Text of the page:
The Lord wants us to pray daily "give us our bread," for our benefit not His. He wants us to realize each day that daily bread is totally a matter of His grace, not our goodness, not our work, not our planning, not even our faith. Moreover, God would have us pray this petition to lead us "to receive our daily bread with thanksgiving."
You heard the list of things that we mean by daily bread. We ask for not just food, drink, clothing and shoes; not just house, home, land and animals, but a devout spouse, workers, and rulers; good government, weather, and friends; peace, health, and self control. In your opinion, the government might not be so good, and who would think last summer's drought was? We pray in this petition that whatever the daily bread the Father gives us we receive it with thanksgiving. This takes nothing less than a miracle so big it radically impacts the rest of your life.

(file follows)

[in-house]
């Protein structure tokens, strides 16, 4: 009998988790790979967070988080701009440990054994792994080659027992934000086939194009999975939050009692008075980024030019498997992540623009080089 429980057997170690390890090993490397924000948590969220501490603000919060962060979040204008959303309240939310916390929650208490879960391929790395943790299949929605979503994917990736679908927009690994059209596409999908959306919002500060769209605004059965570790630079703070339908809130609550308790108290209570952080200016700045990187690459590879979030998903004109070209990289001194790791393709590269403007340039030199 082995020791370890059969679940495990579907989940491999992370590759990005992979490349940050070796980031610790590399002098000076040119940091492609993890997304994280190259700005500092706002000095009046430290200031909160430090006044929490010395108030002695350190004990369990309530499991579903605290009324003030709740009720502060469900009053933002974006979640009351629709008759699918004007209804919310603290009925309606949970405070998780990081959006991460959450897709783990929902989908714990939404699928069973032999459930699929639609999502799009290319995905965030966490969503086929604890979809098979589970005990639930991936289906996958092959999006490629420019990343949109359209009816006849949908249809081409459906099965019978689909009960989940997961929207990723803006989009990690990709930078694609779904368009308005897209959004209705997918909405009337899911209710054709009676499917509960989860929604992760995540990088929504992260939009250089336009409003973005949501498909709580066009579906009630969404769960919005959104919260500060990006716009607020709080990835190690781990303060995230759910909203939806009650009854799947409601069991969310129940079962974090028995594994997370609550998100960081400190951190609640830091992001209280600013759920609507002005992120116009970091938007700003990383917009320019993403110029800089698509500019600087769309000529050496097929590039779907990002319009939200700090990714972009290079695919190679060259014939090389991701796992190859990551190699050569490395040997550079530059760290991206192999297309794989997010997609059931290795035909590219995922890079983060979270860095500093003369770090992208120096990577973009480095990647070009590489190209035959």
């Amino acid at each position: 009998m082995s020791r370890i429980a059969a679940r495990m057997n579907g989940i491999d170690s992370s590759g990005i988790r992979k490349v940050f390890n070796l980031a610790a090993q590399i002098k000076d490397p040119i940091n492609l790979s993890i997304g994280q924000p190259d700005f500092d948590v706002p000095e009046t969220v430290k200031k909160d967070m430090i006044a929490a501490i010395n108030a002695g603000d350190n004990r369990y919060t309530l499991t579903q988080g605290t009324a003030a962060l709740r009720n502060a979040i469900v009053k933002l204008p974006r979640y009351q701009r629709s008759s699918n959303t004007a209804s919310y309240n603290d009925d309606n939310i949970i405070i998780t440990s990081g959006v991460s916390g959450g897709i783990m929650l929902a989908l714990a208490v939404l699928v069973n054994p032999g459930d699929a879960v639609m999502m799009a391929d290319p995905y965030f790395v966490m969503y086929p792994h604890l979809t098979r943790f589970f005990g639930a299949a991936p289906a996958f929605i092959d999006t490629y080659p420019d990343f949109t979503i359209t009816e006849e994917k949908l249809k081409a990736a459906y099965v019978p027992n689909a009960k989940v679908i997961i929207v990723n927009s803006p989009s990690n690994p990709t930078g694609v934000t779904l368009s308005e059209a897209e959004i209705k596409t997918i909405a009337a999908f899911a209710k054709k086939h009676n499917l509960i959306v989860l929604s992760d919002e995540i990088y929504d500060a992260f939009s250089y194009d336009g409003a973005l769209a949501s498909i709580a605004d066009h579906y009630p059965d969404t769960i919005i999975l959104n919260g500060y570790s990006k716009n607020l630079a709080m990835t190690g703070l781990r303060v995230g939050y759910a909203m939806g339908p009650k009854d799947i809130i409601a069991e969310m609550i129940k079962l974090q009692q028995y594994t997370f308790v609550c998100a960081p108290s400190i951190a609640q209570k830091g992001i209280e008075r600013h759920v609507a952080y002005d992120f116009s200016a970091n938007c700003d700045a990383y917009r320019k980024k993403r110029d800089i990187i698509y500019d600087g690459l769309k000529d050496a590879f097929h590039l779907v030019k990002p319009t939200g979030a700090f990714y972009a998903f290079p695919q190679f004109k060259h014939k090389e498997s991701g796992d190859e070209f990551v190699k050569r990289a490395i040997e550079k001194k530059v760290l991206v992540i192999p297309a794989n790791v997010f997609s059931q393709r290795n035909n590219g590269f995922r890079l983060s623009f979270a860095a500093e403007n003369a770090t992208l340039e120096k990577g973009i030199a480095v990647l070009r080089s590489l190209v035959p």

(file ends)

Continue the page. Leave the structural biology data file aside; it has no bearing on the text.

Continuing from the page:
Only one who has prayed "Thy will be done" can receive his or her daily bread with thanksgiving, but only one who has heard his Savior pray that prayer from the depths of hell, grief, and pain can say, "Thy will be done." Picture this: a Christian stands before a suffering, dying, troubled love one knowing exactly what he wants and they need, but from his lips comes, "according to Thy will," "as You will," "yet not as I will, but as You will." Where does that come from? Not from his heart or faith, and certainly not from his will. It comes from Gethsemane. If the Perfect Son of God could be so cornered by sin, death, and the Devil, that He had to cast Himself on the will of the Father rather than His own, we know us imperfect children need to as well. In such painful, frightful, dangerous circumstances, we get to flee to the will of God which is always good and gracious rather than our own will which is often conflicted and self-serving.